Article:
Ronald Leenes & Federica Lucivero, Laws on Robots, Laws by Robots, Laws in Robots: Regulating Robot Behaviour by Design, in Law, Innovation, and Technology, (2014) 6(2) LIT 194–222, DOI: http://dx.doi.org/10.5235/175799188.8.131.52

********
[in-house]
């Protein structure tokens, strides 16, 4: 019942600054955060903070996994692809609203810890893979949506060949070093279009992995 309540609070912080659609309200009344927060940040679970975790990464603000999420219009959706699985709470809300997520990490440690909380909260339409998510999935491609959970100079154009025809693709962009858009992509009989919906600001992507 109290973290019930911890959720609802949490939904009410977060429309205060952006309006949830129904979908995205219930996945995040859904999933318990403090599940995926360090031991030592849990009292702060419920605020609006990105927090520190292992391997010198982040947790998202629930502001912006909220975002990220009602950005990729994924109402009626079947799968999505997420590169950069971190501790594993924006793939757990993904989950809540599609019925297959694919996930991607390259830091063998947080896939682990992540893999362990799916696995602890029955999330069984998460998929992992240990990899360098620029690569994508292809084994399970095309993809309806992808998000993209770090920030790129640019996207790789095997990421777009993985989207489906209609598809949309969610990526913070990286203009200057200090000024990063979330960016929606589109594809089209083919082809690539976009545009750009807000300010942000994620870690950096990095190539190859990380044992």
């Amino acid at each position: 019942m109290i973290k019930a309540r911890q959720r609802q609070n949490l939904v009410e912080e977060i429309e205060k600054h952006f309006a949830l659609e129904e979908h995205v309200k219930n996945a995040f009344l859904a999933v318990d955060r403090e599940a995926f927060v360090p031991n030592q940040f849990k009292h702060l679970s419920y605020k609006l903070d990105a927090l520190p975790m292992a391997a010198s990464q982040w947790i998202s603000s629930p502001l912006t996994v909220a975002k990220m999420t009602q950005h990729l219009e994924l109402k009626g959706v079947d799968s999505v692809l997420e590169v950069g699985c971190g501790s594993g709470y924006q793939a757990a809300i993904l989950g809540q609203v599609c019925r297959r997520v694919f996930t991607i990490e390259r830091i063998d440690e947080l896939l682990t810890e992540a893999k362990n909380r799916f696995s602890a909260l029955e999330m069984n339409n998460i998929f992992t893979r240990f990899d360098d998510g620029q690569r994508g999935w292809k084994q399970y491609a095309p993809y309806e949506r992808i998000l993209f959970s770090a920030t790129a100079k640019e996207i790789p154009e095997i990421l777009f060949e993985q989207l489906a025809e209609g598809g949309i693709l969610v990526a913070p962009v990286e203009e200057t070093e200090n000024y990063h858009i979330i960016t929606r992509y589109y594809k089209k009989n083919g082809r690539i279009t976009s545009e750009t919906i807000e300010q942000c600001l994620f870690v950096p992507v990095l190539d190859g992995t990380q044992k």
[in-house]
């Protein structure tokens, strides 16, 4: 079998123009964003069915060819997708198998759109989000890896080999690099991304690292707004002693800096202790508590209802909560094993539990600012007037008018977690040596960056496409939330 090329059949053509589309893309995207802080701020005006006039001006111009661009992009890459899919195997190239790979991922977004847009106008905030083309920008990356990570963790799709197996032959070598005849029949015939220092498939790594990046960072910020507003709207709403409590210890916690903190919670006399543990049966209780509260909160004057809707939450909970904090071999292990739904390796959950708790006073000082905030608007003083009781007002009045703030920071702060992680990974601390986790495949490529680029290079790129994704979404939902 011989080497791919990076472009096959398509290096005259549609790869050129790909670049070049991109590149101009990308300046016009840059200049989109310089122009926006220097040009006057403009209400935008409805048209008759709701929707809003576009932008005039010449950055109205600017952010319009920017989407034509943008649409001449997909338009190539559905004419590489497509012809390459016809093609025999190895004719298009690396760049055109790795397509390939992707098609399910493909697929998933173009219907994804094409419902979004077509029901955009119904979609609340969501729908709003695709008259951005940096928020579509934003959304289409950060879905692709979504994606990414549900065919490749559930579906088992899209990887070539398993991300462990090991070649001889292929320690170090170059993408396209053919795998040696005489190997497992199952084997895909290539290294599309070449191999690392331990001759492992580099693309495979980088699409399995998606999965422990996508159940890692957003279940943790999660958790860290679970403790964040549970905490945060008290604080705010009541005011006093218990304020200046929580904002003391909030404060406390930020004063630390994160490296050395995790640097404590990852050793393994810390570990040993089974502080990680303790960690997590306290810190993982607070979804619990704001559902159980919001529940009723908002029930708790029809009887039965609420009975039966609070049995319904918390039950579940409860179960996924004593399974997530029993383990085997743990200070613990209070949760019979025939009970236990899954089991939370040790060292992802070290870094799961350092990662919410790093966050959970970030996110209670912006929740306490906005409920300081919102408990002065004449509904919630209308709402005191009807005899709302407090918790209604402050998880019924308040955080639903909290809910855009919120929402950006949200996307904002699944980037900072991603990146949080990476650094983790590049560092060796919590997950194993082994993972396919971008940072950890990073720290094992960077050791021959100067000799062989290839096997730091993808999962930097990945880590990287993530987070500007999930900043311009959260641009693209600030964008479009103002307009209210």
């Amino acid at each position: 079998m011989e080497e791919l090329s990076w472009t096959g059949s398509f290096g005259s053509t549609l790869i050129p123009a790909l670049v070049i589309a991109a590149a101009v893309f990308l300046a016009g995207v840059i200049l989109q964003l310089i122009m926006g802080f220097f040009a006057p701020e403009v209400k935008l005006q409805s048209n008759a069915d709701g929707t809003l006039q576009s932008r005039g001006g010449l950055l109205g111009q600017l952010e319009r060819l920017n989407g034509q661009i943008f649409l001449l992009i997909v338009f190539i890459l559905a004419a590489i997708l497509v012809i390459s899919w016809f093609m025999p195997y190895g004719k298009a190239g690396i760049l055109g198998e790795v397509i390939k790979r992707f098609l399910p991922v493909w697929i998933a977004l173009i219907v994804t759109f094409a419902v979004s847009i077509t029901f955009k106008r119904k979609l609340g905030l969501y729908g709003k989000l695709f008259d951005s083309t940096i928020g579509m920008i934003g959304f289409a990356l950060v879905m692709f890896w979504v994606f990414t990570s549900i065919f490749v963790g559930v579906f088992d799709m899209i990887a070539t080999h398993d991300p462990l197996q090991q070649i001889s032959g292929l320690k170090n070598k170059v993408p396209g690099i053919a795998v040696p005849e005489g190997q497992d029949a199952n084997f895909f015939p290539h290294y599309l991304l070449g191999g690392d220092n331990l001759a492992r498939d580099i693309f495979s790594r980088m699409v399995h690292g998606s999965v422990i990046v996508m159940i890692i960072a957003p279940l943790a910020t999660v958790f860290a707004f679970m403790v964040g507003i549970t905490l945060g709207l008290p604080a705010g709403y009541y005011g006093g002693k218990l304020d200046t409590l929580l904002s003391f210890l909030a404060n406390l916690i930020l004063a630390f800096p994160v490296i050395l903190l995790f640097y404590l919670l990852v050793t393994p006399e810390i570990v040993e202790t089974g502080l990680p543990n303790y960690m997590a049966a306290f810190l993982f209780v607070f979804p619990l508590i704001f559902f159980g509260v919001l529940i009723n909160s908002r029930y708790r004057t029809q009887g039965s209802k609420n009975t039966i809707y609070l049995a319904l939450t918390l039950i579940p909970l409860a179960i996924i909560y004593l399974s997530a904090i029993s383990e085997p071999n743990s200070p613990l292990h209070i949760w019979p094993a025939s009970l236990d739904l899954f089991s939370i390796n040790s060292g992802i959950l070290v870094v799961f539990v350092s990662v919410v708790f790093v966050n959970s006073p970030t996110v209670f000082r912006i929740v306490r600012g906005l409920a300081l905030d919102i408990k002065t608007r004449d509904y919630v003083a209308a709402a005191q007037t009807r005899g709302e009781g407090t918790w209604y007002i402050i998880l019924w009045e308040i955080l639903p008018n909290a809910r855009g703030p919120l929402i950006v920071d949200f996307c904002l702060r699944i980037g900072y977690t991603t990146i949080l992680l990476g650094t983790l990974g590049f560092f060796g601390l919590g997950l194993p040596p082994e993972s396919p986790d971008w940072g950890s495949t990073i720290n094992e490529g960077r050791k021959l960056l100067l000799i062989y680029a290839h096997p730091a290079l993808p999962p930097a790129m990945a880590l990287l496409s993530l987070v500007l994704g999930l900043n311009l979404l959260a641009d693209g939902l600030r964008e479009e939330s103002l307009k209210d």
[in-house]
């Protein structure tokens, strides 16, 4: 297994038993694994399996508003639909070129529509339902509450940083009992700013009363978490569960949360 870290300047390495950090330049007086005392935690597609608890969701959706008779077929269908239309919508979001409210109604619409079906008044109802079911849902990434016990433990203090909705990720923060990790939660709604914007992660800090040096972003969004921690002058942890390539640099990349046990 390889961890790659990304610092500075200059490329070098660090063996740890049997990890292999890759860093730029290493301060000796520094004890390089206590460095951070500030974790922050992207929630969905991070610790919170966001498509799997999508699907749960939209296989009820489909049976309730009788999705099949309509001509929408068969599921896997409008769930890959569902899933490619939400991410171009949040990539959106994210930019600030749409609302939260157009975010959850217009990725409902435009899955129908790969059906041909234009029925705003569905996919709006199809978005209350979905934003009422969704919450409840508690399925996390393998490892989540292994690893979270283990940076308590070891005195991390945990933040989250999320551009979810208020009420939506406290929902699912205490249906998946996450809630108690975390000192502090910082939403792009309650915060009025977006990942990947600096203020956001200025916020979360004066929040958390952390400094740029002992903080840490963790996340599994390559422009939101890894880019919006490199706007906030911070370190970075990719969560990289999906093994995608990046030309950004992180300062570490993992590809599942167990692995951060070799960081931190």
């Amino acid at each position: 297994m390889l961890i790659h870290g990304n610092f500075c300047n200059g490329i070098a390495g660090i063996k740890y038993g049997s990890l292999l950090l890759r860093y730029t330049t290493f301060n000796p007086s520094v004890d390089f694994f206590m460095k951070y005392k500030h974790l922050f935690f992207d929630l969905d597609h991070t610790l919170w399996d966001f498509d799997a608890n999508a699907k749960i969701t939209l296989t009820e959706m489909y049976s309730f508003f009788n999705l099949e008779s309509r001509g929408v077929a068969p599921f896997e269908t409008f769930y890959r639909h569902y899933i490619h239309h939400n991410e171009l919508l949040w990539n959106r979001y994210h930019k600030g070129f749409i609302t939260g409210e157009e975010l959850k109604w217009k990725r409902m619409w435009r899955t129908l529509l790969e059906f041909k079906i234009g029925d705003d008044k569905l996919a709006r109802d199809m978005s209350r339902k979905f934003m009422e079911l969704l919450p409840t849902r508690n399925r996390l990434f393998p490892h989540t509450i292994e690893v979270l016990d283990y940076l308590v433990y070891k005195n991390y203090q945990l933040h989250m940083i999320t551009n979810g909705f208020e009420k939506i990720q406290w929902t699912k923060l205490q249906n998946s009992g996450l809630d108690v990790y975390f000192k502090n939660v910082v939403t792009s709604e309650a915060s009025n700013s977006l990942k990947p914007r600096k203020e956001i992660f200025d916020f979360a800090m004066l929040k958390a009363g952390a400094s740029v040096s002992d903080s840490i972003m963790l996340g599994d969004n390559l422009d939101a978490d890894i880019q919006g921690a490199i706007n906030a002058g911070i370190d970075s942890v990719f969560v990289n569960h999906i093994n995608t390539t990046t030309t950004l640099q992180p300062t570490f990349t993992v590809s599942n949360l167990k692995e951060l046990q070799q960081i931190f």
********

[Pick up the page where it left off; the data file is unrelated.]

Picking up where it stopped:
Speculation about robot morality is almost as old as the concept of the robot itself. Asimov’s three laws of robotics provide an early and widely discussed example of the moral rules that robots should observe. Despite the widespread influence of the three laws of robotics and their role in shaping visions of future robo-dense worlds, these laws have been neglected by hands-on roboticists, who have been busy addressing less abstract questions about robots’ behaviour concerning space locomotion, obstacle avoidance and automatic learning, amongst other things. However, robots should not only be able to perform these locomotive and haptic acts to function successfully in society; when robots enter our everyday lives they will also have to observe social and legal norms. For example, social robots in hospitals are expected to observe social rules, and robotic dust cleaners scouring the streets for waste as well as automated cars will have to observe traffic regulations. In this article we elaborate on the various ways in which robotic behaviour is regulated. We distinguish between imposing regulations on robots, imposing regulation by robots, and imposing regulation in robots. In doing this, we distinguish between regulation that aims at influencing human behaviour and regulation whose scope is robots’ behaviour. We claim that the artificial agency of robots requires designers and regulators to look at the issue of how to regulate robot behaviour in a way that renders it compliant with legal norms. Regulation by design offers a means for this. We further explore this idea through the example of automated cars.
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